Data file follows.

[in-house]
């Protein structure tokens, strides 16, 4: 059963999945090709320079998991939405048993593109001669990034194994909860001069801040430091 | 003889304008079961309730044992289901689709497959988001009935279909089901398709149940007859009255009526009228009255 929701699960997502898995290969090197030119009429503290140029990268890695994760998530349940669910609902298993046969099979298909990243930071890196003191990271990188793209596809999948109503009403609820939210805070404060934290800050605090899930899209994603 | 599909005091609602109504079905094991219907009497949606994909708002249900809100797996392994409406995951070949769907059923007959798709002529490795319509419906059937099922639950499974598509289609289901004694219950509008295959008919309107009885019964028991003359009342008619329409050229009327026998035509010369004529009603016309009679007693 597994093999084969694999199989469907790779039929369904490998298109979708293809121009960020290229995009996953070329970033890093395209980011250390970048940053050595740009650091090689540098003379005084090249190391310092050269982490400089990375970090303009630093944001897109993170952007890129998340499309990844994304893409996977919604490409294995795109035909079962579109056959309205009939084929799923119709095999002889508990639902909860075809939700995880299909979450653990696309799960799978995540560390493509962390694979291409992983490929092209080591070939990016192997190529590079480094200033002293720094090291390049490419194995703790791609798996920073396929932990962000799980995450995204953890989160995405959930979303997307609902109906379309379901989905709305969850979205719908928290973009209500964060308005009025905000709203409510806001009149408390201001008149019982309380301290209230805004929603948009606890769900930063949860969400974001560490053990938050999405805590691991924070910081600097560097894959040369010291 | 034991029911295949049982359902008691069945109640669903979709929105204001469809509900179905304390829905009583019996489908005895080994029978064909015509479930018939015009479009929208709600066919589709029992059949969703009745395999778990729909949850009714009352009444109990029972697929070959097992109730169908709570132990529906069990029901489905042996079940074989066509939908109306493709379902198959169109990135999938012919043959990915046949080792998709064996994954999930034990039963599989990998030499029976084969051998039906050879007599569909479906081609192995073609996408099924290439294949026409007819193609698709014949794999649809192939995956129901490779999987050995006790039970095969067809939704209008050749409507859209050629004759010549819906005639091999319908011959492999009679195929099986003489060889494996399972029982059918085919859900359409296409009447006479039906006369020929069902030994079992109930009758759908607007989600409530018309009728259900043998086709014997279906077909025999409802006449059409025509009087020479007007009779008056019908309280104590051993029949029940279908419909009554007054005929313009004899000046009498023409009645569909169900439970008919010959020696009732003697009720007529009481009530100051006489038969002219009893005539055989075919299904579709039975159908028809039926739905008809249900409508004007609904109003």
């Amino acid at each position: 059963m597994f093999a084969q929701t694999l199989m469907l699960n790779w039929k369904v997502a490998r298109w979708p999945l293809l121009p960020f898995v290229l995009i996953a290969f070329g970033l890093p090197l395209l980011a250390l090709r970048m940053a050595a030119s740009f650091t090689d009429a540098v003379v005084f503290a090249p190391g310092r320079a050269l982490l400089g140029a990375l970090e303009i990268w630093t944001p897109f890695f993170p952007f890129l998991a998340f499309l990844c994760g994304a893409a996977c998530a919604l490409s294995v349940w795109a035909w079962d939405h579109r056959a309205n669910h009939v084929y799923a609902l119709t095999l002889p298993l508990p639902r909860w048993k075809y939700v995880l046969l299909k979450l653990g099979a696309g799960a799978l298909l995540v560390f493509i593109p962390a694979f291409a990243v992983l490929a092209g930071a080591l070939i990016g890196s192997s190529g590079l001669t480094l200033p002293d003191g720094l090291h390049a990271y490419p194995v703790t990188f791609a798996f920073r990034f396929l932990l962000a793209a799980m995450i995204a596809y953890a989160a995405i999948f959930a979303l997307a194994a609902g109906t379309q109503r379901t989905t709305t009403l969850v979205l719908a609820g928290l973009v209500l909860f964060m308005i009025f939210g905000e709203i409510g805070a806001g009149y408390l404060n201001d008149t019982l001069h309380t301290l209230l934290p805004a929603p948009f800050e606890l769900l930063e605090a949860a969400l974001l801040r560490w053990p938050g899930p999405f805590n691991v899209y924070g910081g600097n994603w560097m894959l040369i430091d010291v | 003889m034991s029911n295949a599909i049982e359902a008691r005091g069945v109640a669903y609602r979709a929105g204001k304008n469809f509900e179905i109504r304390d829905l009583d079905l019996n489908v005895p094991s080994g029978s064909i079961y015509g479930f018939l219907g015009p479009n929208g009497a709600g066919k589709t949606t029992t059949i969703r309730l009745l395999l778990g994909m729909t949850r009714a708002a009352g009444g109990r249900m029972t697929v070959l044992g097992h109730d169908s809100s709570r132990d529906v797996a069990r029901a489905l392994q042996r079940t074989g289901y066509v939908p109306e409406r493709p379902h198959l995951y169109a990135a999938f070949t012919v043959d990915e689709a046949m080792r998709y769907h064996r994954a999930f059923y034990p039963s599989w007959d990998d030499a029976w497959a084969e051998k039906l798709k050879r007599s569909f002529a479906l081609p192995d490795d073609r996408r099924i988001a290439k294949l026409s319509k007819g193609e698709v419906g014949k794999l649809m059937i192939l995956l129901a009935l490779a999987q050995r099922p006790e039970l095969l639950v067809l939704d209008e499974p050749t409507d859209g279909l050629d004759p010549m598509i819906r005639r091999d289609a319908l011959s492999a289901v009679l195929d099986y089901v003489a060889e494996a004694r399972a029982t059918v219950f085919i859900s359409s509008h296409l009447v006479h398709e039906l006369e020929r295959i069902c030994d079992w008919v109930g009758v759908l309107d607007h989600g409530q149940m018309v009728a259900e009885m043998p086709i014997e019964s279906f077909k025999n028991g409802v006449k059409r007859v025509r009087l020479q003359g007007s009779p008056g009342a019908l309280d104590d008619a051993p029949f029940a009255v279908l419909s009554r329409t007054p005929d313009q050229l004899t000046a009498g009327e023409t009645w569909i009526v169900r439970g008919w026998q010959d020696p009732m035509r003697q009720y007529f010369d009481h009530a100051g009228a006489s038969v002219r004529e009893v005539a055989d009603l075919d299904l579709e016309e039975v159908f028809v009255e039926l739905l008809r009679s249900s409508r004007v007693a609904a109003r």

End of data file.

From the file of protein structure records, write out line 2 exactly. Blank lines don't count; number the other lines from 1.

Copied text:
């Protein structure tokens, strides 16, 4: 059963999945090709320079998991939405048993593109001669990034194994909860001069801040430091 | 003889304008079961309730044992289901689709497959988001009935279909089901398709149940007859009255009526009228009255 929701699960997502898995290969090197030119009429503290140029990268890695994760998530349940669910609902298993046969099979298909990243930071890196003191990271990188793209596809999948109503009403609820939210805070404060934290800050605090899930899209994603 | 599909005091609602109504079905094991219907009497949606994909708002249900809100797996392994409406995951070949769907059923007959798709002529490795319509419906059937099922639950499974598509289609289901004694219950509008295959008919309107009885019964028991003359009342008619329409050229009327026998035509010369004529009603016309009679007693 597994093999084969694999199989469907790779039929369904490998298109979708293809121009960020290229995009996953070329970033890093395209980011250390970048940053050595740009650091090689540098003379005084090249190391310092050269982490400089990375970090303009630093944001897109993170952007890129998340499309990844994304893409996977919604490409294995795109035909079962579109056959309205009939084929799923119709095999002889508990639902909860075809939700995880299909979450653990696309799960799978995540560390493509962390694979291409992983490929092209080591070939990016192997190529590079480094200033002293720094090291390049490419194995703790791609798996920073396929932990962000799980995450995204953890989160995405959930979303997307609902109906379309379901989905709305969850979205719908928290973009209500964060308005009025905000709203409510806001009149408390201001008149019982309380301290209230805004929603948009606890769900930063949860969400974001560490053990938050999405805590691991924070910081600097560097894959040369010291 | 034991029911295949049982359902008691069945109640669903979709929105204001469809509900179905304390829905009583019996489908005895080994029978064909015509479930018939015009479009929208709600066919589709029992059949969703009745395999778990729909949850009714009352009444109990029972697929070959097992109730169908709570132990529906069990029901489905042996079940074989066509939908109306493709379902198959169109990135999938012919043959990915046949080792998709064996994954999930034990039963599989990998030499029976084969051998039906050879007599569909479906081609192995073609996408099924290439294949026409007819193609698709014949794999649809192939995956129901490779999987050995006790039970095969067809939704209008050749409507859209050629004759010549819906005639091999319908011959492999009679195929099986003489060889494996399972029982059918085919859900359409296409009447006479039906006369020929069902030994079992109930009758759908607007989600409530018309009728259900043998086709014997279906077909025999409802006449059409025509009087020479007007009779008056019908309280104590051993029949029940279908419909009554007054005929313009004899000046009498023409009645569909169900439970008919010959020696009732003697009720007529009481009530100051006489038969002219009893005539055989075919299904579709039975159908028809039926739905008809249900409508004007609904109003």